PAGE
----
Chairwoman of the cheeseboard
Inside Paxton and Whitfield’s Jermyn Street shop just off Piccadilly in central London, the air is distinctly chilly. But the woman I have come to meet, shop manager Hero Hirsh, is clear that is exactly how it should be. Not because the smart customers of the venerable London cheesemongers are already swathed against the cold, but because it is the temperature the cheese prefers. Paxton and Whitfield may have held a Royal Warrant for 200 years, but here the cheese is king.
“It is 12C in here, the same temperature we keep the maturing room in the basement. It’s the temperature cheesemakers use to ripen their cheeses,” the 32-year-old explains, leading me past the counter laden with everything from Cheddar to chaorce, and Manchego to mascarpone.
Hirsh, named (confusingly) after the heroine of a tragic Greek love story, discovered her love of cheese while working as a pastry chef. Last year she was acclaimed as Cheesemonger of the Year and is one of the brightest young experts in the cheese world, quietly authoritative and with a dairymaid complexion to boot. No better person, surely, to provide the low-down on the cheeriest cheeseboard for Christmas and beyond. We settle in the P& W back room for a spot of cheese chat.
The first question is how many cheeses is enough? Less is definitely more, according to Hirsh. “I think four is the most – after that your palate becomes confused,” she declares. “Nice, healthy-looking chunks of a few cheeses – that is much better than lots and lots of little bits of things that you will definitely forget the names of – and so will everyone you are serving.”
For four cheeses, Hirsh would choose a blue, a creamy, a hard and a goat’s or sheep’s milk cheese. “If I had three cheeses I would say a hard, a soft and a blue. If I had two then a hard and a soft. One stand-alone cheese? That’s too difficult… probably a blue, as they are so multifaceted.”
To prove her point, Hirsh cuts me off some slivers of creamy Stilton to nibble as she continues. “Aim for a range of strength from mild to strong. Or you can put a cheeseboard together on a theme, so you can have just blue cheeses, or goats – a soft goat, a hard goat, a goat Gouda.” And how much should I buy? Hirsh laughs. “Well, how much do you want left over? 100-125g per person is enough – but it depends how lavish you want to be.”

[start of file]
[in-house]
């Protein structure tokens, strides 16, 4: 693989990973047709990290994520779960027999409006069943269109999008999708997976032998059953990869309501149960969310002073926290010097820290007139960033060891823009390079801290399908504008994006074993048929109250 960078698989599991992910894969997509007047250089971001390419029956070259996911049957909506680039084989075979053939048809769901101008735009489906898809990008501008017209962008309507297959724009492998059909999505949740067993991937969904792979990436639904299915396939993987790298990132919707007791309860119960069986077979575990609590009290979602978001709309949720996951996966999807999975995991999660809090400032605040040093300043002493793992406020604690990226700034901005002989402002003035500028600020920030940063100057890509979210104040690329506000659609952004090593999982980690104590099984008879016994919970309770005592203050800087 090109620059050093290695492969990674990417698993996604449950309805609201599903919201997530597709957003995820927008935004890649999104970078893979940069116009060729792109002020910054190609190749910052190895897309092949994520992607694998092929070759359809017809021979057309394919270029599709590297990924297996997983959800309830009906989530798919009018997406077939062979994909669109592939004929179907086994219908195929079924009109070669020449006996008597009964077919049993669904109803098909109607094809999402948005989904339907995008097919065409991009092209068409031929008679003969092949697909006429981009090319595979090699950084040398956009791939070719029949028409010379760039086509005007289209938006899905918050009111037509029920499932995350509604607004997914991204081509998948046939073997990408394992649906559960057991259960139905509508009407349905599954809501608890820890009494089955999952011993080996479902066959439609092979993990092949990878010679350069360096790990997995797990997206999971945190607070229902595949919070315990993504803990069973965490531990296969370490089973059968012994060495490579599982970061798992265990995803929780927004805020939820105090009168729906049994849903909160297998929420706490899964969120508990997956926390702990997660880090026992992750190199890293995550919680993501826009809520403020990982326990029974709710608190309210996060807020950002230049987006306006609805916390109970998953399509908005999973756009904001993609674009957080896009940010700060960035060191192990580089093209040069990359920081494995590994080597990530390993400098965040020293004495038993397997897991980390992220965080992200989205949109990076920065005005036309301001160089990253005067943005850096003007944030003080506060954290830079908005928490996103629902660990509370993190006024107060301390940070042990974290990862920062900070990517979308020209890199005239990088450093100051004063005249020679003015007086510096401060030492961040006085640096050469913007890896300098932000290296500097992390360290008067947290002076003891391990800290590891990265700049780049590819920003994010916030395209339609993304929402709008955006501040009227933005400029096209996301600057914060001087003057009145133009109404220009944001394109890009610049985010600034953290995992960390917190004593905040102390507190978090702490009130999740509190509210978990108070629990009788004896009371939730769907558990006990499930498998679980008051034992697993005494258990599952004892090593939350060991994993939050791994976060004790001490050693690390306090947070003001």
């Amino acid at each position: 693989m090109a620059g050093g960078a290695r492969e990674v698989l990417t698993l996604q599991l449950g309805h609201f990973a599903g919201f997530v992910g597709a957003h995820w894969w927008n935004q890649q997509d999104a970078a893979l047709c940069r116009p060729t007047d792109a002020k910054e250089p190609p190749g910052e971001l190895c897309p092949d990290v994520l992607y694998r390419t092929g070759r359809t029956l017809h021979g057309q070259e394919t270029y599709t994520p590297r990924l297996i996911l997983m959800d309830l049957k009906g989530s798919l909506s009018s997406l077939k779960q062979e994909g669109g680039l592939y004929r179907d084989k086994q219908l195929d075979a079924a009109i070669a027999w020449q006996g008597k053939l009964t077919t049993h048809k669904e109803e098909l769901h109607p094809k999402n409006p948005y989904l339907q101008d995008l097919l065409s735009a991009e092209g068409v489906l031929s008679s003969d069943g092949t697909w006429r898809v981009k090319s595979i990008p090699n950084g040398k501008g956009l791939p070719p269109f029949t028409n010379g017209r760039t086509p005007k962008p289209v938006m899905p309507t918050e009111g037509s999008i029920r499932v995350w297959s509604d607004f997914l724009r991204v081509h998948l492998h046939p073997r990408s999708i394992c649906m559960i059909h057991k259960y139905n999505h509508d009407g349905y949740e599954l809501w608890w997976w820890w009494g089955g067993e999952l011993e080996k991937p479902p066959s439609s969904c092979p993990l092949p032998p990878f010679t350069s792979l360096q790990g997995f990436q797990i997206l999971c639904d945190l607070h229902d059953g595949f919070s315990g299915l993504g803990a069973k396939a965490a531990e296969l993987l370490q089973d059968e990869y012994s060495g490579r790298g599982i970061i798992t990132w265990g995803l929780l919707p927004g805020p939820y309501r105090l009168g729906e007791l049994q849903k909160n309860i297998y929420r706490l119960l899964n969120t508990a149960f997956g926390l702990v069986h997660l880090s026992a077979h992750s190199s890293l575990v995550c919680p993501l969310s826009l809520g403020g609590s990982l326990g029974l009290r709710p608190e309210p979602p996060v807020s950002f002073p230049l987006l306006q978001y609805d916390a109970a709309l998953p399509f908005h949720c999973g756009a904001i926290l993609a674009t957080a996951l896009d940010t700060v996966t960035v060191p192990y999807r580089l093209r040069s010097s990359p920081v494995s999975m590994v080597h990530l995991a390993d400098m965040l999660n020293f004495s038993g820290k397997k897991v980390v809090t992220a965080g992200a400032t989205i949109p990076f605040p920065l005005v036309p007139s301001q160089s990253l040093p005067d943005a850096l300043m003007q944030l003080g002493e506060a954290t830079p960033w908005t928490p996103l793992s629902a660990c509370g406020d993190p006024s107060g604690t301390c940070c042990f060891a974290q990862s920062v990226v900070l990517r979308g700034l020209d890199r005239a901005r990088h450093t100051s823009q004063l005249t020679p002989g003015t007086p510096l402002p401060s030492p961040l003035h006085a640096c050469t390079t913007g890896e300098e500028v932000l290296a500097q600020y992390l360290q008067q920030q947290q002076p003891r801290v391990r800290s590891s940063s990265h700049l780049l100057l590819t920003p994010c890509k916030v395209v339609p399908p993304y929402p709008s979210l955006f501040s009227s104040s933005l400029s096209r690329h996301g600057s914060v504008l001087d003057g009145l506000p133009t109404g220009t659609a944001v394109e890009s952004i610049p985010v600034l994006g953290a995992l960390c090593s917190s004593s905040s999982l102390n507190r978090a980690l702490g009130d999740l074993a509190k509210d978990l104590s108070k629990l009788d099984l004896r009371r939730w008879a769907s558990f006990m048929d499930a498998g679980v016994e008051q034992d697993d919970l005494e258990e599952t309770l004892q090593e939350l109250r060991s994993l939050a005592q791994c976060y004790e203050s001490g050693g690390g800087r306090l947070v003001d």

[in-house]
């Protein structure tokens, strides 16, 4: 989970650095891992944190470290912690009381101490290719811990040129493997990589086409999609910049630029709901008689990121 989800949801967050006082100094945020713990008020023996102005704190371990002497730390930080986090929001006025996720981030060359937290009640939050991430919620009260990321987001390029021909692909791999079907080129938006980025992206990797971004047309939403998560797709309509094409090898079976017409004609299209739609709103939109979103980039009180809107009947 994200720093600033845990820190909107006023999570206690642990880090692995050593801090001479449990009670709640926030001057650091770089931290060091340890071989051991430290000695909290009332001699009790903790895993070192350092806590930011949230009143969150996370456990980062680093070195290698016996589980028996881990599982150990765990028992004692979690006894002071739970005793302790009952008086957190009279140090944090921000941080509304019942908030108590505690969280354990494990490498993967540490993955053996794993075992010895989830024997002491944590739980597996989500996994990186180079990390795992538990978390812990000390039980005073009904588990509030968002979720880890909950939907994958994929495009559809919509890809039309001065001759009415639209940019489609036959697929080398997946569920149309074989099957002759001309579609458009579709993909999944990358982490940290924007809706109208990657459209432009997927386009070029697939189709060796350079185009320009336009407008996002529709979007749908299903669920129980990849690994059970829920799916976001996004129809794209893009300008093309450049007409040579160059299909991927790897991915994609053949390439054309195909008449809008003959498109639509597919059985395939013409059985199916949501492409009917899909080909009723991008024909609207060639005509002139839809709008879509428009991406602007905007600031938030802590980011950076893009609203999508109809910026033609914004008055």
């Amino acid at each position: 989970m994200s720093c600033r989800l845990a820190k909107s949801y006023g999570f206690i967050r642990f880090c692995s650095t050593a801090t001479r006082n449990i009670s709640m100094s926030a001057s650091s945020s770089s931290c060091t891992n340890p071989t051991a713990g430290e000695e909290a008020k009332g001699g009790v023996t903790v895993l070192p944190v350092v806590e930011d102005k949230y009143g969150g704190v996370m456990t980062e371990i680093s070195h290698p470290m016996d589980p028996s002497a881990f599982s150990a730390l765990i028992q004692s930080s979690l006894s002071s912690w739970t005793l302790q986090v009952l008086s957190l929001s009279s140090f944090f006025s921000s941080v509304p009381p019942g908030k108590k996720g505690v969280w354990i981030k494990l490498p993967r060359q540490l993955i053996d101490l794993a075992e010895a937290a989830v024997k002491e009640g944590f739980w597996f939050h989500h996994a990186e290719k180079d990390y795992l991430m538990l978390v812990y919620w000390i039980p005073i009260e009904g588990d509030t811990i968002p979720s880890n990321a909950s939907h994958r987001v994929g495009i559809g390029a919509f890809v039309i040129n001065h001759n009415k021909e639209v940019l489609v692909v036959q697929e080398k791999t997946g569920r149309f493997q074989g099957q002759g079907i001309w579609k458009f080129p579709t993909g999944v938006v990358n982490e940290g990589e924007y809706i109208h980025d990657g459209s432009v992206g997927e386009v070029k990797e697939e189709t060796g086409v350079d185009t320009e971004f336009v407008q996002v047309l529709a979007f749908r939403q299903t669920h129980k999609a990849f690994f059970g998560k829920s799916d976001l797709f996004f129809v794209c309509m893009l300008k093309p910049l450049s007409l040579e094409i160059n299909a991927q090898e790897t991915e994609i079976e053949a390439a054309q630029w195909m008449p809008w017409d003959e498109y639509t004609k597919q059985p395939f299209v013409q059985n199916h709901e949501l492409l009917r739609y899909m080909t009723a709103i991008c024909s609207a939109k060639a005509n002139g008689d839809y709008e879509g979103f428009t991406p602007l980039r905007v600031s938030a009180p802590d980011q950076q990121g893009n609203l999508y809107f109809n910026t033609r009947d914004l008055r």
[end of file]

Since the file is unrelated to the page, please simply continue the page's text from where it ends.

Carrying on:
Storing the cheese well is key too, explains Hirsh. “You need to control the humidity and the temperature.” While 12C, which would equate to a wintertime garage or a cellar, is great for taking a soft cheese like a whole Brie from firm to perfectly runny, once the cheese is ripe it is better kept in the fridge at about 5C.
The salad crisper drawer is the best spot, as it is more humid than other parts of the fridge. But don’t wrap your cheese in cling film as it will get too sweaty, and if you use a plastic cheese box, keep the lid ajar so that the air can get in. Too tight a seal – whether in a box or cling film – and bitter flavours start to form on the outside, which in turn form moulds.
“When you peel back a bit of cling film on a piece of cheese and you can see a high shine you know the cheese has been sweating – that will be slightly bitter – so I would scrape the surface of the cheese before I served it,” counsels Hirsh.
But it’s better to avoid cling film altogether. A piece of wax paper is the best wrapping (Paxton and Whitfield sell all their cheese in wax paper, naturally) although a piece of greaseproof paper will do as well.
How long the cheese lasts depends on when it was cut from the large piece – precut pieces, the kind that languish in vacuum packs in the chill cabinet, will last less long than pieces that have been cut from a large piece in front of you. But as a rule of thumb, hard cheeses last two weeks, soft for a week. “After that time they start to change,” explains Hirsh. “A blue cheese becomes more blue, a hard cheese starts to dry, a soft cheese might turn more liquid and form escape plans. That’s not to say they are not good. But they will only be as they were when you bought them for one to two weeks, kept in the fridge.”
Judging when a Camembert-type cheese is ripe can be tricky. Look for a bit of pink or brown on the surface, rather than a pure bright white. If it is sticky, then it is overripe. “But also touch it – Camembert ripens from the outside in, unlike Stilton say, which ripens from the inside out. You can feel if there is a soft “heart” to the cheese. If it is bouncy, springing back, it needs another week or two.”
We dig into an exquisitely ripe round Vacherin, creamy and glossy as a pot of magnolia paint. Cheese nirvana – as long as I keep my coat on.
Yellow fever: Hero Hirsh at work at Paxton and Whitfield